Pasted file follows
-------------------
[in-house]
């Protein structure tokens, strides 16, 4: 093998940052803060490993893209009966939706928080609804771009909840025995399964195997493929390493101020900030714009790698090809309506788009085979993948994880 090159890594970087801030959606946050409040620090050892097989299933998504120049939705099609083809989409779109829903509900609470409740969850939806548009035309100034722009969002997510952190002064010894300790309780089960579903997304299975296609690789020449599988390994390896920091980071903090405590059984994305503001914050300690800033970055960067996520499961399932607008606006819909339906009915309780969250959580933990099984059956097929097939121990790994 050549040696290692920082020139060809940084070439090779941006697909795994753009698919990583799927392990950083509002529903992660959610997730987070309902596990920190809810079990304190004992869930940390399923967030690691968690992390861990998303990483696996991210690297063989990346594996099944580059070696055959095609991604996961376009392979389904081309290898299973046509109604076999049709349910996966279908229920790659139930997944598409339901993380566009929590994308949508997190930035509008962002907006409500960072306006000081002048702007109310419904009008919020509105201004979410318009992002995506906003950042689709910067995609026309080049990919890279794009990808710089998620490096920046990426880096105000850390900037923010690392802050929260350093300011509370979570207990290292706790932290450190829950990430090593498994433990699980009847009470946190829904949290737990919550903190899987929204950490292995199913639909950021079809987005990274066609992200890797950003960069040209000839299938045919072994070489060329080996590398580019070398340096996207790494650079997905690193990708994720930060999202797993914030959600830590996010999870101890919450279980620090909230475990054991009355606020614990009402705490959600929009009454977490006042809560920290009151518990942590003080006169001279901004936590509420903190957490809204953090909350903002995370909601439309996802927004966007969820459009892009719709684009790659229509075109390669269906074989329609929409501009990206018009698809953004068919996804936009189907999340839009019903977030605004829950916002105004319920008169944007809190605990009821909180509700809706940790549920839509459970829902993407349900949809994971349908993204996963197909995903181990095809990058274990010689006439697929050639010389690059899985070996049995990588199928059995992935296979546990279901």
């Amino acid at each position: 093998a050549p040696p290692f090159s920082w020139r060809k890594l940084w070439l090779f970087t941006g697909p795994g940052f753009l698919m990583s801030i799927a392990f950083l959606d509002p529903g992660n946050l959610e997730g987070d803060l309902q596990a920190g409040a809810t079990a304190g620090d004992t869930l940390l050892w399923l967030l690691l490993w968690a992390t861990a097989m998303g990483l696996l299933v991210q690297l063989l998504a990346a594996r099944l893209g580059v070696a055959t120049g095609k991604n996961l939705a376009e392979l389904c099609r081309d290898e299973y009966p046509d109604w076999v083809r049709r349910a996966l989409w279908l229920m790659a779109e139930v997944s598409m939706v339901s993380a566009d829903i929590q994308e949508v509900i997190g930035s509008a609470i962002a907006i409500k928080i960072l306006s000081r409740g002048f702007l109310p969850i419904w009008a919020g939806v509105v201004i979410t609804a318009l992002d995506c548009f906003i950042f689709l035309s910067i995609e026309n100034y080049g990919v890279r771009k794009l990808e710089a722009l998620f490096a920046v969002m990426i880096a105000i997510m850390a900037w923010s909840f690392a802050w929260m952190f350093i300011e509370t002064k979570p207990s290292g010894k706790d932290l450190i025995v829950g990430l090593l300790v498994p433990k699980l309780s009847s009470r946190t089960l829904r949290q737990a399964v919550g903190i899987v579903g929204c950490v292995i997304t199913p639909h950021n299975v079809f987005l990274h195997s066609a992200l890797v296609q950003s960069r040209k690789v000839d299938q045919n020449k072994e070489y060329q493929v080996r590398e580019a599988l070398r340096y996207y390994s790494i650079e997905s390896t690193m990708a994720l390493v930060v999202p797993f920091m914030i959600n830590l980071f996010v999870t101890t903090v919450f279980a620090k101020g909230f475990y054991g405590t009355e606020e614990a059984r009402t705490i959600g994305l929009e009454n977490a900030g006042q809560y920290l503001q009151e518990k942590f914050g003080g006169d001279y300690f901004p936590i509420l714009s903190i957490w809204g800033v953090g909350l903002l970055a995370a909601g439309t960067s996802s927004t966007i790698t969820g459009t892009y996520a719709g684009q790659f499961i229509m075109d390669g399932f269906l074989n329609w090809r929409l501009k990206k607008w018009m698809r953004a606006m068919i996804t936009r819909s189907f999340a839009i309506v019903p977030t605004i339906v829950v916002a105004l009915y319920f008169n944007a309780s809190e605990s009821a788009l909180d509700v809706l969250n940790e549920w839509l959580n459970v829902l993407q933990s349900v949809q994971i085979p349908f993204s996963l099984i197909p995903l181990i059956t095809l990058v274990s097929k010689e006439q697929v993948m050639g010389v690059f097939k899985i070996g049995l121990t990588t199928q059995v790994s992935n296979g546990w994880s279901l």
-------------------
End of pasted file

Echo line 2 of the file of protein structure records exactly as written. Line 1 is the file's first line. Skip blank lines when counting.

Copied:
């Protein structure tokens, strides 16, 4: 093998940052803060490993893209009966939706928080609804771009909840025995399964195997493929390493101020900030714009790698090809309506788009085979993948994880 090159890594970087801030959606946050409040620090050892097989299933998504120049939705099609083809989409779109829903509900609470409740969850939806548009035309100034722009969002997510952190002064010894300790309780089960579903997304299975296609690789020449599988390994390896920091980071903090405590059984994305503001914050300690800033970055960067996520499961399932607008606006819909339906009915309780969250959580933990099984059956097929097939121990790994 050549040696290692920082020139060809940084070439090779941006697909795994753009698919990583799927392990950083509002529903992660959610997730987070309902596990920190809810079990304190004992869930940390399923967030690691968690992390861990998303990483696996991210690297063989990346594996099944580059070696055959095609991604996961376009392979389904081309290898299973046509109604076999049709349910996966279908229920790659139930997944598409339901993380566009929590994308949508997190930035509008962002907006409500960072306006000081002048702007109310419904009008919020509105201004979410318009992002995506906003950042689709910067995609026309080049990919890279794009990808710089998620490096920046990426880096105000850390900037923010690392802050929260350093300011509370979570207990290292706790932290450190829950990430090593498994433990699980009847009470946190829904949290737990919550903190899987929204950490292995199913639909950021079809987005990274066609992200890797950003960069040209000839299938045919072994070489060329080996590398580019070398340096996207790494650079997905690193990708994720930060999202797993914030959600830590996010999870101890919450279980620090909230475990054991009355606020614990009402705490959600929009009454977490006042809560920290009151518990942590003080006169001279901004936590509420903190957490809204953090909350903002995370909601439309996802927004966007969820459009892009719709684009790659229509075109390669269906074989329609929409501009990206018009698809953004068919996804936009189907999340839009019903977030605004829950916002105004319920008169944007809190605990009821909180509700809706940790549920839509459970829902993407349900949809994971349908993204996963197909995903181990095809990058274990010689006439697929050639010389690059899985070996049995990588199928059995992935296979546990279901």